Highlights of Noteworthy Decisions
- Health care (attendance allowance)
- Health care (independent living) (severely disabled worker)
- Board Directives and Guidelines (attendance allowance) (arrears)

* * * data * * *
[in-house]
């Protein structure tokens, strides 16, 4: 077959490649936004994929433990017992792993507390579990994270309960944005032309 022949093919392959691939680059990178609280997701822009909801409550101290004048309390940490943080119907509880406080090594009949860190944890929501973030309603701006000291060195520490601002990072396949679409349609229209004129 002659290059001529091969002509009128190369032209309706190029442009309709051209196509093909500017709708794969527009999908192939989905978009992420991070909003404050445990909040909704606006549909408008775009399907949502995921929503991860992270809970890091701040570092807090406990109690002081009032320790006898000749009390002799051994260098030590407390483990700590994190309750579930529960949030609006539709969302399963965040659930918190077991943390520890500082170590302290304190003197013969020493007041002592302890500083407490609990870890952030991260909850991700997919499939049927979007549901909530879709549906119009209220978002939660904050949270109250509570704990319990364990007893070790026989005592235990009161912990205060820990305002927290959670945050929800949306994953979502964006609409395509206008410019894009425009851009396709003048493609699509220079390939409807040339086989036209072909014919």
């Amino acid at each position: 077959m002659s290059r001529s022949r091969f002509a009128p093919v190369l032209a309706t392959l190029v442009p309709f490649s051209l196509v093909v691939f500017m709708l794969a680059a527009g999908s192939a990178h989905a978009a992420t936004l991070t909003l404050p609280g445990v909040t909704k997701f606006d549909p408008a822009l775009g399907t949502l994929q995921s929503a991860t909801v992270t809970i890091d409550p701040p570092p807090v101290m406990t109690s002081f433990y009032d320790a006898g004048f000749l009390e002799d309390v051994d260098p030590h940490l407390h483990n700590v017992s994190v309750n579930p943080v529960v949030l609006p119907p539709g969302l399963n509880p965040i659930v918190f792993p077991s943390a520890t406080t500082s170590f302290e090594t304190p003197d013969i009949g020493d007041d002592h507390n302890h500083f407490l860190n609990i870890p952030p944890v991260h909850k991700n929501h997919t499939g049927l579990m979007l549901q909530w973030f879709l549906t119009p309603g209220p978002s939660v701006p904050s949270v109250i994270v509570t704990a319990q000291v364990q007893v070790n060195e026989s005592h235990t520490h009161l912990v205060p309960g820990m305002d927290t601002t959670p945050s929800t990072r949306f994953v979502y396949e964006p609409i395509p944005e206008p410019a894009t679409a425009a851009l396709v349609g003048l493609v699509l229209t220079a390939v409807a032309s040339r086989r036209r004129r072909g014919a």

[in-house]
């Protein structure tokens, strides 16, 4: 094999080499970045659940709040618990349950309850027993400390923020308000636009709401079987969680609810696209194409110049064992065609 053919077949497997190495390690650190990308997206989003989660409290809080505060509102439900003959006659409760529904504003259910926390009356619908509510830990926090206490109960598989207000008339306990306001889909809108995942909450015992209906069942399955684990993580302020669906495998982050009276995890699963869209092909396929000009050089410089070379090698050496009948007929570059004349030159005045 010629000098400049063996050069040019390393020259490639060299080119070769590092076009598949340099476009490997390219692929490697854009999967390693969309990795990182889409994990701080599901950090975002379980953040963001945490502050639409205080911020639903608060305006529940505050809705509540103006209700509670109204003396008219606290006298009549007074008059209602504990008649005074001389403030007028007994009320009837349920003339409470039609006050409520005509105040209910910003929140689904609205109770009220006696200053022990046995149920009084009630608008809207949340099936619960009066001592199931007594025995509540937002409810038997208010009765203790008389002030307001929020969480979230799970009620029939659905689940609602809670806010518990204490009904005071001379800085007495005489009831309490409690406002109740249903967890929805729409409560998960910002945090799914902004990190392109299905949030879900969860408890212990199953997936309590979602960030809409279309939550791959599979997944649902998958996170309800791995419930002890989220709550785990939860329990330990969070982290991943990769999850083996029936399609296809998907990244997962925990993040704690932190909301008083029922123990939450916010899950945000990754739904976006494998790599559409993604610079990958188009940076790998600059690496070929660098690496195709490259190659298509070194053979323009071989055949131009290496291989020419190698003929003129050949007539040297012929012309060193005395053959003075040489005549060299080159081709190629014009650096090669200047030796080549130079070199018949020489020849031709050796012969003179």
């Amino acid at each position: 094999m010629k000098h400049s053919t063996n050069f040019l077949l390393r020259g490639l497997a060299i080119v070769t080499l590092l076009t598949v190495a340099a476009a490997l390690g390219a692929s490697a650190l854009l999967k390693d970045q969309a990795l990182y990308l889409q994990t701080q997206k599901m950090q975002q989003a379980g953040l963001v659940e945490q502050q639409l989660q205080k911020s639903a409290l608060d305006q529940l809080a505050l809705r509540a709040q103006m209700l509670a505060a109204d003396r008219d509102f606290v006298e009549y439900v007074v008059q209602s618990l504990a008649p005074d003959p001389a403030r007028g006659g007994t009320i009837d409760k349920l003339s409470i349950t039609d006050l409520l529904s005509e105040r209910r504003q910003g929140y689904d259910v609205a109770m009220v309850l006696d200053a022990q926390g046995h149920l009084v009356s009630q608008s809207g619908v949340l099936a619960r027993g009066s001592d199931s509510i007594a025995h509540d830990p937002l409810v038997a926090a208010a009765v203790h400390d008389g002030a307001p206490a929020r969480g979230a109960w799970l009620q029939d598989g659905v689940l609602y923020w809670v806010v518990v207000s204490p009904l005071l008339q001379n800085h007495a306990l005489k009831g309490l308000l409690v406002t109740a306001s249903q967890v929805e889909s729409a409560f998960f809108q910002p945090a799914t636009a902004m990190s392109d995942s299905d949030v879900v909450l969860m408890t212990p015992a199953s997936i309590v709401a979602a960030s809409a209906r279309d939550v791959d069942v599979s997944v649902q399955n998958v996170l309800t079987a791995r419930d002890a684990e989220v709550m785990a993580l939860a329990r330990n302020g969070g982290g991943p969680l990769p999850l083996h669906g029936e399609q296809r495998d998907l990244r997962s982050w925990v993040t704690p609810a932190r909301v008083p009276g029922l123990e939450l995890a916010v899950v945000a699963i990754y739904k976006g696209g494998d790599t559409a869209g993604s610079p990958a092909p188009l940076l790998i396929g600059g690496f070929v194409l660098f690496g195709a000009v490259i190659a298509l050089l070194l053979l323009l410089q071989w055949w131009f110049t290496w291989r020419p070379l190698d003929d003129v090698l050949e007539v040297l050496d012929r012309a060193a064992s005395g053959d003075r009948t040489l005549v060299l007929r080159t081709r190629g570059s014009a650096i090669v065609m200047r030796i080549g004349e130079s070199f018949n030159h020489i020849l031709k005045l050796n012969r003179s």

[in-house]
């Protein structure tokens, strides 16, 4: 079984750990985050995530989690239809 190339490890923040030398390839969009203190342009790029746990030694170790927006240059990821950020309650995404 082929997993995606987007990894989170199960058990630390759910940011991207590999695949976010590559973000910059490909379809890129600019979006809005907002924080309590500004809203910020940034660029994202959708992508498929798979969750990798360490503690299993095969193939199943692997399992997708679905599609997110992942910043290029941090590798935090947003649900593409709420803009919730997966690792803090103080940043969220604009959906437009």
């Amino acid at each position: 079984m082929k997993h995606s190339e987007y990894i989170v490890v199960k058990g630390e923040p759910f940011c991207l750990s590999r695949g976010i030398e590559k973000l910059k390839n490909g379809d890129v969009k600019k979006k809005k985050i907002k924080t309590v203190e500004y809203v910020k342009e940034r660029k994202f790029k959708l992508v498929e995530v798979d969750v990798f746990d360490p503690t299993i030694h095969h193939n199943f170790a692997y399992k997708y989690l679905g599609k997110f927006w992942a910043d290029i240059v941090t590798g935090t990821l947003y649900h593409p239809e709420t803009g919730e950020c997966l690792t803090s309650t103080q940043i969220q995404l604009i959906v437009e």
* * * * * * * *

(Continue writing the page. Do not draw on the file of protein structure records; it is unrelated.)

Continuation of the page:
The worker suffered a low back and shoulder injury in February 1993. The Board granted NEL ratings for the low back and the shoulder, which were increased over the years. In 2004, the Board also granted a 40% NEL rating for psychotraumatic disability. In Decision No. 1523/07R2, the Tribunal found that the worker had entitlement for a neck impairment. The Board then assigned a 16% rating for the neck. The Board granted the worker a personal care allowance as of 2004. The worker appealed a decision of the Appeals Resolution Officer regarding the arrears date for the personal care allowance and regarding the quantum of the allowance. Board Operational Policy Manual, Document No. 17-06-05, on personal care allowance, provides that severely impaired workers who have difficulties with activities of daily living are entitled to a personal care allowance. Workers are considered severely impaired if they have NEL benefits totalling at least 60% or if their impairments are likely to be permanent and total at least 60%. Entitlement to the personal care allowance starts from the date the worker begins to need to the services of an attendant and the criteria for severe impairment are met. It was only after the worker was granted the 40% NEL rating for psychotraumatic disability that he met the 60% NEL rating requirement. The low back rating was increased to 20% in May 1996. The 16% neck rating was effective December 1997. The 40% rating for psychotraumatic disability was granted in 2004, retroactive to April 1998. Since the MMR date for the psychotraumatic disability was in April 1998, the Vice-Chair found that the worker met the criteria severe impairment by way of a 60% NEL rating in April 1998. The Vice-Chair then considered whether it could have been anticipated that the worker would meet the 60% threshold because such a result would have been likely at an earlier date, in accordance with the second means in the policy of determining severe impairment. Considering that the 60% rating resulted from injuries to more than one body part together with psychological entitlement, and considering that the quantum of the ratings increased incrementally over time, the Vice-Chair found that it would be difficult to anticipate that the worker would likely reach a 60% level or impairment until he actually achieved that level of impairment in April 1998. The Board determined the arrears date to be in 2004, when the worker was assessed for the psychotraumatic disability rating. However, the Vice-Chair found that the criteria for severe impairment were met in April 1998. The other requirement for determining the start date is that the worker needs the services of an attendant. The Vice-Chair reviewed the medical information and found it probable that the worker needed the services of an attendant at about that same time in April 1998. The Vice-Chair concluded that the worker was entitled to the personal care allowance retroactive to April 1998. The Vice-Chair also reviewed and increased the amount of the personal care allowance. The appeal was allowed.